Jesus is answering a question regarding the temple (24:1-2). It was still standing. Notice the audience reference “you”: “when you see the abomination of desolation standing in the holy place.” “The holy place” refers to the temple. The people were living at a time when the temple was still standing and sabbath laws were strictly enforced. The New Testament doesn’t say anything about a rebuilt temple.
Rhodes appeals to Revelation 3:10 to support his claim that the Great Tribulation described by Jesus in Matthew 24 will be global, even though John writes that he is a “fellow partaker in the tribulation” (Rev. 1:9). He is referring to the tribulation mentioned by Jesus in Matthew 24:21. This tribulation was the greatest ever because it ended the Old Covenant order.
Here’s how Rhodes translates the passage:
Revelation 3:10 describes it as “the great time of testing that will come upon the whole world to test those who belong to this world” (32, italic in original).
Rhodes is using the New Living Translation that really isn’t a translation. The following is a literal translation of Revelation 3:10 that was addressed to the church in Philadelphia, and I don’t mean Philadelphia, Mississippi, or Philadelphia, Pennsylvania:
Because you have kept the word of My perseverance, I also will keep you from the hour of testing, that hour which is about to come upon all the known world, to test those who dwell on the land.
I don’t understand why Rhodes doesn’t reference the original Greek when dealing with Revelation 3:10 when he comments on “the original Greek” elsewhere (121).
The Greek word mello is used and means that an event is about to happen, about to happen to those who first read the Revelation scroll. The New Living Translation ignores the nuance of the Greek. It’s not the only translation that does this. “The whole world” is also incorrect.
The usual word for “world” is kosmos. Kosmos is not used. It’s oikoumenē, a word that has a limited geographic scope. It’s used in Matthew 24:14, Luke 2:1, and Acts 11:28 as well as other places. For a comprehensive study of how oikoumenē is used in the New Testament, see my book 10 Popular Prophecy Myths Exposed and Answered (chap. 8).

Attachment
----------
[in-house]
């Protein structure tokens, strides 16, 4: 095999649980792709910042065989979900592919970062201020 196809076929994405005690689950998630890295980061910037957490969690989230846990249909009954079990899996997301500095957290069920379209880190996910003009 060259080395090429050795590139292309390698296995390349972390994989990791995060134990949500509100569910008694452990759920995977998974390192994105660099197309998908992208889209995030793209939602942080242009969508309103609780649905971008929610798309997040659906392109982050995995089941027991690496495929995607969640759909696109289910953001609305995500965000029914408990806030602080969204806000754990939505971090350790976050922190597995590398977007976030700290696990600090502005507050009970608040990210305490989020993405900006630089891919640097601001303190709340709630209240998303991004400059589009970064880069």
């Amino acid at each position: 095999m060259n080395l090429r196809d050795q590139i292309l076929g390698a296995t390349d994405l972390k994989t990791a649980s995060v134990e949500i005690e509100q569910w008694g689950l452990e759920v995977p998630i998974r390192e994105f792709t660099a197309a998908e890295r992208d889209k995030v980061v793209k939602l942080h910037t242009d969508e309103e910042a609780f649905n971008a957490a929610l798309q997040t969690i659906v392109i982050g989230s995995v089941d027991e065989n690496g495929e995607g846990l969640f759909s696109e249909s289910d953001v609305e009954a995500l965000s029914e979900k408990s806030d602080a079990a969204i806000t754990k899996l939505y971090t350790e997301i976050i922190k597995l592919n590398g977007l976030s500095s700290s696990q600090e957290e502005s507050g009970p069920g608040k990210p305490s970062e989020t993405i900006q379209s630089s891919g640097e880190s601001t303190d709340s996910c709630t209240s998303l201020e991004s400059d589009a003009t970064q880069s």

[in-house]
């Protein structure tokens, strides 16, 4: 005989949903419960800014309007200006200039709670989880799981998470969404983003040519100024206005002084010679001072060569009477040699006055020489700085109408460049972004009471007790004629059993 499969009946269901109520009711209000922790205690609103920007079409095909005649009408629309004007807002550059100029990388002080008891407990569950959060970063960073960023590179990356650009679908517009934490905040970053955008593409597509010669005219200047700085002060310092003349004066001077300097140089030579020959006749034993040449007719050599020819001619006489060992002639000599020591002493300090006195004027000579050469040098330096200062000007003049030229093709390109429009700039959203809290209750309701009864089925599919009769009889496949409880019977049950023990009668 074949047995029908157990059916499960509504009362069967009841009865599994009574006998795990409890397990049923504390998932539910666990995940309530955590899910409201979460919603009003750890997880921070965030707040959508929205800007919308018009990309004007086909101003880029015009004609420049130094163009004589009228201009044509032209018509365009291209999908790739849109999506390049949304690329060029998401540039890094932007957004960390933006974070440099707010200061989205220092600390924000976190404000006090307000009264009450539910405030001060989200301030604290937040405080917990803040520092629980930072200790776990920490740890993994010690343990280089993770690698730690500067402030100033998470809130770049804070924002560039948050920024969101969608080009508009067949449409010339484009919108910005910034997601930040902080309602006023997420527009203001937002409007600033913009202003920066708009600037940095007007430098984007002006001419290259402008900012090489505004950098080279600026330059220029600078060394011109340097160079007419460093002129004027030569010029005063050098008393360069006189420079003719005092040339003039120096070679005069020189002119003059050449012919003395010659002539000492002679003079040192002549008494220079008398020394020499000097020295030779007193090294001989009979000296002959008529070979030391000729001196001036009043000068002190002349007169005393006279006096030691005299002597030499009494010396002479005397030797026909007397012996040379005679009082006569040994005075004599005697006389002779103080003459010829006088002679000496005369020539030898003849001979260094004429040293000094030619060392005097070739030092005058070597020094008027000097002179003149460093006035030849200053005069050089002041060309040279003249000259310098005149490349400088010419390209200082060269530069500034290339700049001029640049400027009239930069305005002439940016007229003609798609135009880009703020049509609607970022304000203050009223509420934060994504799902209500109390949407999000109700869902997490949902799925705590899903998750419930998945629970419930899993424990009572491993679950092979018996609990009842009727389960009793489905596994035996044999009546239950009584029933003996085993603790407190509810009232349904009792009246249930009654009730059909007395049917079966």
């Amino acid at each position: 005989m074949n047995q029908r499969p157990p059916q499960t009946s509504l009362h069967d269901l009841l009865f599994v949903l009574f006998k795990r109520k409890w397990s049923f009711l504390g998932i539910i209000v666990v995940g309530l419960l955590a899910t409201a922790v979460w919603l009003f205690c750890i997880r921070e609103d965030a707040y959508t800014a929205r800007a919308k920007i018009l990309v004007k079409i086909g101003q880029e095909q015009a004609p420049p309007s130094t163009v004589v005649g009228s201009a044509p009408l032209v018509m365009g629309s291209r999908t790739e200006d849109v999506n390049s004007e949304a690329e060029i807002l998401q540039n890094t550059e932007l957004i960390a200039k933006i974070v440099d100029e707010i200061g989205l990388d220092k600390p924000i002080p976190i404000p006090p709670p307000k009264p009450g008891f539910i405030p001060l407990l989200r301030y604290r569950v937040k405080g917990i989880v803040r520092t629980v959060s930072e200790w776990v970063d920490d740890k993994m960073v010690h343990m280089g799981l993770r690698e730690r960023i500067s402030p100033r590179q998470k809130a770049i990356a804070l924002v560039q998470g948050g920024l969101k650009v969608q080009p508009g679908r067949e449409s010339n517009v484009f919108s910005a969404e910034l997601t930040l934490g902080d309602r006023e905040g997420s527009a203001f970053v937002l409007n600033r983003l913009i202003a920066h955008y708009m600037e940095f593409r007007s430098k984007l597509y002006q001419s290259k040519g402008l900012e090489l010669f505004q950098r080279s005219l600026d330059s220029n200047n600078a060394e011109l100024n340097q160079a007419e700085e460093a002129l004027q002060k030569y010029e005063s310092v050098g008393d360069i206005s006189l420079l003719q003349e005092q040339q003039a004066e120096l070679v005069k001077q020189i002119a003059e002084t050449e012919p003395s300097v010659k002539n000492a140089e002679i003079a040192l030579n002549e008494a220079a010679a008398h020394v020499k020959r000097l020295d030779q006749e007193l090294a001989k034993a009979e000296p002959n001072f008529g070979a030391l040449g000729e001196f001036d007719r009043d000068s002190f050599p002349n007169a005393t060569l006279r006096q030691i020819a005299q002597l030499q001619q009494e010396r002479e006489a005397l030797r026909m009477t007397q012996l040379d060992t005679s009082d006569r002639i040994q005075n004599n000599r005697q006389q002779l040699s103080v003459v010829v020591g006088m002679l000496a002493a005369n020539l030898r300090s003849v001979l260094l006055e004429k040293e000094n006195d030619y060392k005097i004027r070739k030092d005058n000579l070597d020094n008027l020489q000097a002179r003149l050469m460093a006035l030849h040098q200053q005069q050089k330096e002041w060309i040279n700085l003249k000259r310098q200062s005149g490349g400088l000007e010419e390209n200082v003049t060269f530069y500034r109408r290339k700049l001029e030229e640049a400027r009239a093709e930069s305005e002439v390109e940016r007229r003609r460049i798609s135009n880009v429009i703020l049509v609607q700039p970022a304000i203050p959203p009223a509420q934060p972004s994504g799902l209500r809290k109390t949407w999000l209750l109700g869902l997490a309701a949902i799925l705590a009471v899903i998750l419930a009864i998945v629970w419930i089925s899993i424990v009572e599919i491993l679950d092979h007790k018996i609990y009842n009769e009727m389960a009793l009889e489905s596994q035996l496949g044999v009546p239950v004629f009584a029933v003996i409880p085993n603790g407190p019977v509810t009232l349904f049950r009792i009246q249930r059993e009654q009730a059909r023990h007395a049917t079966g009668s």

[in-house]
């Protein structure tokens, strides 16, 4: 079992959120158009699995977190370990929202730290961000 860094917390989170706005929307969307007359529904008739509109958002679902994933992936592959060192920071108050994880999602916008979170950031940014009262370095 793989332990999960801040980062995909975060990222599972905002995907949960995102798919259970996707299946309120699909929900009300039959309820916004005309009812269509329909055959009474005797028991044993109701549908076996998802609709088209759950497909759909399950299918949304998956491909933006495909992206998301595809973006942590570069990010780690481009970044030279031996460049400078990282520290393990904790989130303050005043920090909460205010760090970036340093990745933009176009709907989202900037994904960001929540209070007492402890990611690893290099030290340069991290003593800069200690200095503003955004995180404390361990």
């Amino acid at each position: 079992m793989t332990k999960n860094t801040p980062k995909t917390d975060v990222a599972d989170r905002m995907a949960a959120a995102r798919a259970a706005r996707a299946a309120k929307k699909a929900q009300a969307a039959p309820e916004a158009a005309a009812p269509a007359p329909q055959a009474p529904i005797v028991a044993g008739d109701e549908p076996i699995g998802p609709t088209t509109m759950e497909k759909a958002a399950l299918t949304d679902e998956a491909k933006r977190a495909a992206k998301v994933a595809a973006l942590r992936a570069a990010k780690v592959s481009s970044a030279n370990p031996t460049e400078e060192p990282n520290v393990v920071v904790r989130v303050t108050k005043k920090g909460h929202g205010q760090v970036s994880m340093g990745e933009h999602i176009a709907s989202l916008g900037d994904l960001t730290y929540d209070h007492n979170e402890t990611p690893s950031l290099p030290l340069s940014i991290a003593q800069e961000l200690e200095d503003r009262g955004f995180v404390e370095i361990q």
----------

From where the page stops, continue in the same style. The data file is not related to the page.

The gospel had been preached throughout the then known world (e.g., Rom. 1:8; Col. 1:6, 23; 1 Tim. 3:16). The famine mentioned in Acts 11:28 was empire-wide not world (kosmos) wide. The most obvious meaning of oikoumenē is found in Luke 2:1: “Now in those days a decree went out from Caesar Augustus, that a census be taken of all the inhabited earth [oikoumenē].” In a marginal note, the translators of the New American Standard Bible have, “I.e. the Roman Empire.” The Roman Empire could only tax people under its domination. That’s why Luke chose to use oikoumenē instead of kosmos. But even kosmos can refer to limited geography (Rom. 1:8). Dispensationalist Norman Geisler writes the following regarding Colossians 1:23 and the meaning of “every creature under heaven”:
This is obviously a figure of speech indicating the universality of the gospel and its proclamation, not that every person on the globe heard Paul preach. In Acts 2:5 this phrase describes countries without including, for example, anyone from North or South America (cf. Also Gen. 41:57; 1 Kings 10:24; Rom. 1:8).”1
Much more could be said about Jesus and the End Times, but as I mentioned, I’ve dealt with most if not all of his arguments in the three books mentioned in this article. I’ll discuss Rhodes’ comments on Revelation 1:1-3 in a future post.
- Norman L. Geisler, “Colossians,” in The Bible Knowledge Commentary: New Testament (An Exposition of the Scriptures by Dallas Seminary Faculty), John F. Walvoord and Roy B. Zuck, eds. (Wheaton, IL: Victor Books, 1983), 675. [↩]